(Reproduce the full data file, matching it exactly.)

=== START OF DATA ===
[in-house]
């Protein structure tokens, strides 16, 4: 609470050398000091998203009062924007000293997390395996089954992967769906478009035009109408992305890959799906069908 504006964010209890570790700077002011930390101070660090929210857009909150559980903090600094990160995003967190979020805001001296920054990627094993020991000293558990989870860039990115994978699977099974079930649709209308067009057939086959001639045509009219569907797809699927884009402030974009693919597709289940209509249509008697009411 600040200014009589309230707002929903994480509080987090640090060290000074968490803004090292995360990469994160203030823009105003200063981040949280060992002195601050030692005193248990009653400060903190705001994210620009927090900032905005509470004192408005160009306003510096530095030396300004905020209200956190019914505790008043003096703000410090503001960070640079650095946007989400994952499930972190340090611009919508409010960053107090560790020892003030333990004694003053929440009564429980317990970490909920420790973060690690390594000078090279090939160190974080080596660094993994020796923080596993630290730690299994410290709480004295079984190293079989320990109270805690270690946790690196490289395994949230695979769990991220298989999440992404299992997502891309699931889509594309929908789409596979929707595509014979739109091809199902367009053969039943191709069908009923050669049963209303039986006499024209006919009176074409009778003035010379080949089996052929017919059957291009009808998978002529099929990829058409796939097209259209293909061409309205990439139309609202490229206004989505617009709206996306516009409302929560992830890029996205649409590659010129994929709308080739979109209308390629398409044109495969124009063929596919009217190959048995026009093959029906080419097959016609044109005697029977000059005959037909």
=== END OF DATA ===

[in-house]
């Protein structure tokens, strides 16, 4: 609470050398000091998203009062924007000293997390395996089954992967769906478009035009109408992305890959799906069908 504006964010209890570790700077002011930390101070660090929210857009909150559980903090600094990160995003967190979020805001001296920054990627094993020991000293558990989870860039990115994978699977099974079930649709209308067009057939086959001639045509009219569907797809699927884009402030974009693919597709289940209509249509008697009411 600040200014009589309230707002929903994480509080987090640090060290000074968490803004090292995360990469994160203030823009105003200063981040949280060992002195601050030692005193248990009653400060903190705001994210620009927090900032905005509470004192408005160009306003510096530095030396300004905020209200956190019914505790008043003096703000410090503001960070640079650095946007989400994952499930972190340090611009919508409010960053107090560790020892003030333990004694003053929440009564429980317990970490909920420790973060690690390594000078090279090939160190974080080596660094993994020796923080596993630290730690299994410290709480004295079984190293079989320990109270805690270690946790690196490289395994949230695979769990991220298989999440992404299992997502891309699931889509594309929908789409596979929707595509014979739109091809199902367009053969039943191709069908009923050669049963209303039986006499024209006919009176074409009778003035010379080949089996052929017919059957291009009808998978002529099929990829058409796939097209259209293909061409309205990439139309609202490229206004989505617009709206996306516009409302929560992830890029996205649409590659010129994929709308080739979109209308390629398409044109495969124009063929596919009217190959048995026009093959029906080419097959016609044109005697029977000059005959037909």